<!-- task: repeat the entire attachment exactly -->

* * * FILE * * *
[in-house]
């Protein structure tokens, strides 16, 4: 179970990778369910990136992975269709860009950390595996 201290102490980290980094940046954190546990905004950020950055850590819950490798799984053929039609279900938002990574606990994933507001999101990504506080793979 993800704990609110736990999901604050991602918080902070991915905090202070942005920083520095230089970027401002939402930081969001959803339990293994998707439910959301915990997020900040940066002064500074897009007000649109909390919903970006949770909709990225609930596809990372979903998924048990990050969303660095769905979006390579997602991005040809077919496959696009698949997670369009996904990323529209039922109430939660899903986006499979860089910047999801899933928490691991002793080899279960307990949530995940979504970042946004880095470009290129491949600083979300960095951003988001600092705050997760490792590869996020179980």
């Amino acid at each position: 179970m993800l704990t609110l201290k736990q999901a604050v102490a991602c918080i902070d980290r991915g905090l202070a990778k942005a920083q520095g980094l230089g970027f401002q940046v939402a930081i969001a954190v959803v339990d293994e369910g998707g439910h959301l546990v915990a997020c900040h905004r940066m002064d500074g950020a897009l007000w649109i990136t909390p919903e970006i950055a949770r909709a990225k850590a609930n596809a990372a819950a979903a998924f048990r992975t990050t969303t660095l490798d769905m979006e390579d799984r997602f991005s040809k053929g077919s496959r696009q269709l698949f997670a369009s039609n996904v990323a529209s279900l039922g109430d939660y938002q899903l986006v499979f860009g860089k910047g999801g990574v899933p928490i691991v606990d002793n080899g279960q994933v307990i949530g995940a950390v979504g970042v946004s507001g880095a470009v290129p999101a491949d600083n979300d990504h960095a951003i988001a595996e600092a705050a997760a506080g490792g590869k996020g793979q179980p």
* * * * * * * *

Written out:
[in-house]
């Protein structure tokens, strides 16, 4: 179970990778369910990136992975269709860009950390595996 201290102490980290980094940046954190546990905004950020950055850590819950490798799984053929039609279900938002990574606990994933507001999101990504506080793979 993800704990609110736990999901604050991602918080902070991915905090202070942005920083520095230089970027401002939402930081969001959803339990293994998707439910959301915990997020900040940066002064500074897009007000649109909390919903970006949770909709990225609930596809990372979903998924048990990050969303660095769905979006390579997602991005040809077919496959696009698949997670369009996904990323529209039922109430939660899903986006499979860089910047999801899933928490691991002793080899279960307990949530995940979504970042946004880095470009290129491949600083979300960095951003988001600092705050997760490792590869996020179980």
């Amino acid at each position: 179970m993800l704990t609110l201290k736990q999901a604050v102490a991602c918080i902070d980290r991915g905090l202070a990778k942005a920083q520095g980094l230089g970027f401002q940046v939402a930081i969001a954190v959803v339990d293994e369910g998707g439910h959301l546990v915990a997020c900040h905004r940066m002064d500074g950020a897009l007000w649109i990136t909390p919903e970006i950055a949770r909709a990225k850590a609930n596809a990372a819950a979903a998924f048990r992975t990050t969303t660095l490798d769905m979006e390579d799984r997602f991005s040809k053929g077919s496959r696009q269709l698949f997670a369009s039609n996904v990323a529209s279900l039922g109430d939660y938002q899903l986006v499979f860009g860089k910047g999801g990574v899933p928490i691991v606990d002793n080899g279960q994933v307990i949530g995940a950390v979504g970042v946004s507001g880095a470009v290129p999101a491949d600083n979300d990504h960095a951003i988001a595996e600092a705050a997760a506080g490792g590869k996020g793979q179980p």